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Cardiovascular system anatomy and physiology
Lymphatic system anatomy and physiology
Abnormal heart sounds
Normal heart sounds
Changes in pressure-volume loops
Cardiac and vascular function curves
Altering cardiac and vascular function curves
Law of Laplace
Measuring cardiac output (Fick principle)
Stroke volume, ejection fraction, and cardiac output
Physiological changes during exercise
Cardiovascular changes during hemorrhage
Cardiovascular changes during postural change
Cardiac conduction velocity
Electrical conduction in the heart
ECG normal sinus rhythm
ECG QRS transition
ECG rate and rhythm
ECG cardiac infarction and ischemia
ECG cardiac hypertrophy and enlargement
Control of blood flow circulation
Microcirculation and Starling forces
Blood pressure, blood flow, and resistance
Compliance of blood vessels
Laminar flow and Reynolds number
Pressures in the cardiovascular system
Resistance to blood flow
Action potentials in myocytes
Action potentials in pacemaker cells
Cardiac excitation-contraction coupling
Excitability and refractory periods
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More than a century ago, two physiologists, Otto Frank and Ernest Starling discovered that as the heart gets filled up with more blood during diastole, it contracts harder and pumps out more blood during systole. So they came up with the Frank Starling Law to explain this relationship.
To understand this relationship, let’s zoom into the wall of the ventricles. The bulk of these walls is made up of short, branched cardiac muscle cells packed one next to the other. Zooming in further, if we look inside the muscle cells, we see bundles of myofibrils, or long chains of sarcomeres. The sarcomere is the smallest structure in the muscle that is capable of contracting so it's considered the basic contractile unit of the muscle. The sarcomere has two Z discs that form its boundary and a M line in the middle. Attached to the Z disc are thin filaments made of actin protein. These actin filaments have structural polarity which means both ends of the filament look different. We can think of it like an arrow with the pointed end being the “minus end,” pointing towards the M line, and the tail end being the “plus end,” attached to the Z disc. Just like an arrow, the actin filament can only move in one direction: the direction it’s pointed at. Attached to the M line are the myosin filaments which are thick bundles of myosin proteins with two globular heads. During a muscle contraction, the myosin heads grabs onto the actin filaments, and pull them towards the M line which brings the two Z discs closer together.
Overall, the amount of tension developed, or the force of muscle contraction during systole, depends on the number of myosin heads that bind to actin. And this number directly depends on the length of the overlapping section between actin and myosin filaments. The length of the overlapping section depends on the overall length of the sarcomere. And the length of the sarcomere depends on how much blood fills the ventricle during diastole - because that affects how stretched out the overall muscle wall and each sarcomere within it end up being. This relationship is known as the cardiac length-tension relationship and it can be shown by this graph, with the sarcomere length or the ventricular end- diastolic volume on the x axis and the tension or pressure developed within the ventricle, during their contraction, or systole, on the y axis.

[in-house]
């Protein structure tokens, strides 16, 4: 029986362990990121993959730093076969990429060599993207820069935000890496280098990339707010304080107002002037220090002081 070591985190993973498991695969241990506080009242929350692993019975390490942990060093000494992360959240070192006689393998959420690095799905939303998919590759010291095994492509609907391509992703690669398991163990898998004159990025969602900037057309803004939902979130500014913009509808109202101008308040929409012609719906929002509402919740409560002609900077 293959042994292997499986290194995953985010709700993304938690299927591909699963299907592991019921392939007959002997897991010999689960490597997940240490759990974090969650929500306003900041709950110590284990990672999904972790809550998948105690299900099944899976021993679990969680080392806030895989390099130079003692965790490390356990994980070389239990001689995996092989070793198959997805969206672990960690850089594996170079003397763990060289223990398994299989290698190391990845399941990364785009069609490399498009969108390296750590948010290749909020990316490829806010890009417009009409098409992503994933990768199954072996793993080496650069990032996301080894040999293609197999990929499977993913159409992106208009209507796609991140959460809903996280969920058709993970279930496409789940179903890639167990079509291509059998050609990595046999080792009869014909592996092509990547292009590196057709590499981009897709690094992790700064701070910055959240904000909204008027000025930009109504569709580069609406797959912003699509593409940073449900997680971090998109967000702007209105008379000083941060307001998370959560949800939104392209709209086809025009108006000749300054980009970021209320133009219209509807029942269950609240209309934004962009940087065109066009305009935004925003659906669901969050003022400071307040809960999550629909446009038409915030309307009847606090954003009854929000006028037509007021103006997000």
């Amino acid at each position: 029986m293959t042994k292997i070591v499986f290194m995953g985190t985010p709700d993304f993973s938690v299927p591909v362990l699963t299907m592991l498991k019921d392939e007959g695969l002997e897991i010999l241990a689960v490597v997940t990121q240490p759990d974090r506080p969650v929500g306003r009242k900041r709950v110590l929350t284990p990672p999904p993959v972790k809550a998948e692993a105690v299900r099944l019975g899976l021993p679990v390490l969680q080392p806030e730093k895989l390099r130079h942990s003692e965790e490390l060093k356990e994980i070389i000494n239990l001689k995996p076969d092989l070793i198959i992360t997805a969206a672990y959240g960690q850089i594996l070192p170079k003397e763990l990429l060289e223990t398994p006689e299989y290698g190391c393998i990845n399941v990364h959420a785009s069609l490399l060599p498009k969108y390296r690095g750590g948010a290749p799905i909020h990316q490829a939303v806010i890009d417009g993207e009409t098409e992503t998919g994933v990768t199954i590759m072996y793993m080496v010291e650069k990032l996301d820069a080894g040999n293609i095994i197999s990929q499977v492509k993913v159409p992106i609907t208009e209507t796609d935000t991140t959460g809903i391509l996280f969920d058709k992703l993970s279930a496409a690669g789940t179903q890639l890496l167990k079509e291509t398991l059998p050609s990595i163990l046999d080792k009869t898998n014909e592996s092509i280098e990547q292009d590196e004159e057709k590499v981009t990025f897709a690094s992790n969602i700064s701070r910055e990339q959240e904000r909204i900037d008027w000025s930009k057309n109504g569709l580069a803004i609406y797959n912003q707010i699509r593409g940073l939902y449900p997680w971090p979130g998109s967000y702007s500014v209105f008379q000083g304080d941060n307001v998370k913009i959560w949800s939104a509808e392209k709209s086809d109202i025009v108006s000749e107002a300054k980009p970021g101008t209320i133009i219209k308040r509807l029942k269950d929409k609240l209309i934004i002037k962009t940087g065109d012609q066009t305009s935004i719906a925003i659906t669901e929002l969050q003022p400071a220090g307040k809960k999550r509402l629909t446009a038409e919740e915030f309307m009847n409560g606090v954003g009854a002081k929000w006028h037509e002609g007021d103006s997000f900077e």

So let’s imagine that the ventricles are mostly empty, with almost no blood in them. This would mean that there’s nothing stretching the muscles in the ventricular wall, so the length of sarcomeres are really short. At this length, the two Z discs are pulled close to each and there’s not much room for further contraction. Furthermore, the actin filaments from each side of the sarcomere crosses the M line and overlap. Since actin can be pulled only in one direction- towards the midline, myosin has to attach and pull the actin filament with the right structural polarity: the one pointing in the same direction as that the myosin pulls. So, when the actin filaments overlap, myosin is prevented from binding to its own actin filament by the actin filament from the other side with the wrong polarity. As a result, very few myosin- actin attachments are made and the cells can contract only very weakly during systole. On the graph, we can see near the point of origin, the short length of myocardial fibers corresponds with a low contractile force.
The Frank-Starling mechanism is a physiological principle that explains how the heart responds to changes in venous return. Increases in venous return cause the heart's chambers to fill with more blood, which then causes the heart to stretch and contract more forcefully, and pump more blood out to the rest of the body. The Frank-Starling mechanism is named after physiologist Otto Frank and anatomist Ernest Starling, who first described it in 1899.
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